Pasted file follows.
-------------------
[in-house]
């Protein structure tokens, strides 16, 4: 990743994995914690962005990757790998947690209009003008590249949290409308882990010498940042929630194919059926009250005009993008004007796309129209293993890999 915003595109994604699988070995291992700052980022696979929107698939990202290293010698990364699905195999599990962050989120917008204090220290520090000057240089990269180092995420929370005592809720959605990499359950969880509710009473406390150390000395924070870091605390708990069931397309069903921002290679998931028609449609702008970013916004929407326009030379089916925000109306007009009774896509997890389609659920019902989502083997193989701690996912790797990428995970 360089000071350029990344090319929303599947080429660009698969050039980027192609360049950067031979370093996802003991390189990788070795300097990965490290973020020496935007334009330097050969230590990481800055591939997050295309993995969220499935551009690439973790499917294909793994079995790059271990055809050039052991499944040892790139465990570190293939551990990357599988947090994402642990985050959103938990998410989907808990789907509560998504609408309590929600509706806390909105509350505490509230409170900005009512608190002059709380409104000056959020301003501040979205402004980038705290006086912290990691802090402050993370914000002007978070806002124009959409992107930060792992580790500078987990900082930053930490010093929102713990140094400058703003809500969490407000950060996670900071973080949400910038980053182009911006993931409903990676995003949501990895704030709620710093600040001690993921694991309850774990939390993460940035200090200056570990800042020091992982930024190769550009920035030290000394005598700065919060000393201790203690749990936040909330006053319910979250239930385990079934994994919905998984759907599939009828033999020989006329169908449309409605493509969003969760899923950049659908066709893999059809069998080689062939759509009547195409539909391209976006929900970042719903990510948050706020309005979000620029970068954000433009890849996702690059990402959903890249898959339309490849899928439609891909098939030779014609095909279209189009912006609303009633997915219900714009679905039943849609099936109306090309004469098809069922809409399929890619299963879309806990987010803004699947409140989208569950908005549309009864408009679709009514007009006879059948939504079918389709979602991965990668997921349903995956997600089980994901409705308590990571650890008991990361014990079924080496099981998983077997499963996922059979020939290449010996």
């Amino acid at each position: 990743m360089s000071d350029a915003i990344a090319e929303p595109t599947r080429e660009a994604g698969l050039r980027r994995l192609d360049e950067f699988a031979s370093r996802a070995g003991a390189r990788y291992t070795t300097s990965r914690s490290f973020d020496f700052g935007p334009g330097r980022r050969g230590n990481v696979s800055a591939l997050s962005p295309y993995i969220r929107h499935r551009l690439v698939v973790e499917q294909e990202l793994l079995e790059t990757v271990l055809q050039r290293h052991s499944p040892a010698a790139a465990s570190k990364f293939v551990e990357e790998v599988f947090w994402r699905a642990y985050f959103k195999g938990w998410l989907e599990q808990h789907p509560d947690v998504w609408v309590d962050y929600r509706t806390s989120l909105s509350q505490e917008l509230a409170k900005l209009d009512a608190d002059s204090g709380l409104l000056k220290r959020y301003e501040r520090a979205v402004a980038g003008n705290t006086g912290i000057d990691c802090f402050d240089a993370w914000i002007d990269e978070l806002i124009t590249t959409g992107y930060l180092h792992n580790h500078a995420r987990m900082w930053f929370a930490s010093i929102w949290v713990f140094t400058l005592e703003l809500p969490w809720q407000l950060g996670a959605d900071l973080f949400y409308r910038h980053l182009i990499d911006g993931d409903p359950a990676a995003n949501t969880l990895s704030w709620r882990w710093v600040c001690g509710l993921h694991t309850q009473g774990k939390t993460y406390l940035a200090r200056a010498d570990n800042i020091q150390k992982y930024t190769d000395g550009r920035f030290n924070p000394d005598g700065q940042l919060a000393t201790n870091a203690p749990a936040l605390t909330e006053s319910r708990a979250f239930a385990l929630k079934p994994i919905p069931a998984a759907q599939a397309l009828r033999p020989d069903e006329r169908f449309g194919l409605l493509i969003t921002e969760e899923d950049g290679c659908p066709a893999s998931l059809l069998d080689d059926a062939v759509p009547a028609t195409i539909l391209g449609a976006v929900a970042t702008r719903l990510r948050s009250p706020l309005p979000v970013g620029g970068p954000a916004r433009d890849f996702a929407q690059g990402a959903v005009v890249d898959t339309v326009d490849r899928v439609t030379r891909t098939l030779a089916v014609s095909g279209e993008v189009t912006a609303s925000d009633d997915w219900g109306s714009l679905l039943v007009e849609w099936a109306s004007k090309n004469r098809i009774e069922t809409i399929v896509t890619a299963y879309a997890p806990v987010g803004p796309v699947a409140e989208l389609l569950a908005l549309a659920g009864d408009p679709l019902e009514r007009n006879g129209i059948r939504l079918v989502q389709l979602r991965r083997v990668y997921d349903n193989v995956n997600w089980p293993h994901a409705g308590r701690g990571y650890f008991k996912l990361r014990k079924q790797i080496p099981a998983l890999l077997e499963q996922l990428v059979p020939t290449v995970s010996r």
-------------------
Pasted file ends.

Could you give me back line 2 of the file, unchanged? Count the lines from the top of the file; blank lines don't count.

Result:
């Protein structure tokens, strides 16, 4: 990743994995914690962005990757790998947690209009003008590249949290409308882990010498940042929630194919059926009250005009993008004007796309129209293993890999 915003595109994604699988070995291992700052980022696979929107698939990202290293010698990364699905195999599990962050989120917008204090220290520090000057240089990269180092995420929370005592809720959605990499359950969880509710009473406390150390000395924070870091605390708990069931397309069903921002290679998931028609449609702008970013916004929407326009030379089916925000109306007009009774896509997890389609659920019902989502083997193989701690996912790797990428995970 360089000071350029990344090319929303599947080429660009698969050039980027192609360049950067031979370093996802003991390189990788070795300097990965490290973020020496935007334009330097050969230590990481800055591939997050295309993995969220499935551009690439973790499917294909793994079995790059271990055809050039052991499944040892790139465990570190293939551990990357599988947090994402642990985050959103938990998410989907808990789907509560998504609408309590929600509706806390909105509350505490509230409170900005009512608190002059709380409104000056959020301003501040979205402004980038705290006086912290990691802090402050993370914000002007978070806002124009959409992107930060792992580790500078987990900082930053930490010093929102713990140094400058703003809500969490407000950060996670900071973080949400910038980053182009911006993931409903990676995003949501990895704030709620710093600040001690993921694991309850774990939390993460940035200090200056570990800042020091992982930024190769550009920035030290000394005598700065919060000393201790203690749990936040909330006053319910979250239930385990079934994994919905998984759907599939009828033999020989006329169908449309409605493509969003969760899923950049659908066709893999059809069998080689062939759509009547195409539909391209976006929900970042719903990510948050706020309005979000620029970068954000433009890849996702690059990402959903890249898959339309490849899928439609891909098939030779014609095909279209189009912006609303009633997915219900714009679905039943849609099936109306090309004469098809069922809409399929890619299963879309806990987010803004699947409140989208569950908005549309009864408009679709009514007009006879059948939504079918389709979602991965990668997921349903995956997600089980994901409705308590990571650890008991990361014990079924080496099981998983077997499963996922059979020939290449010996």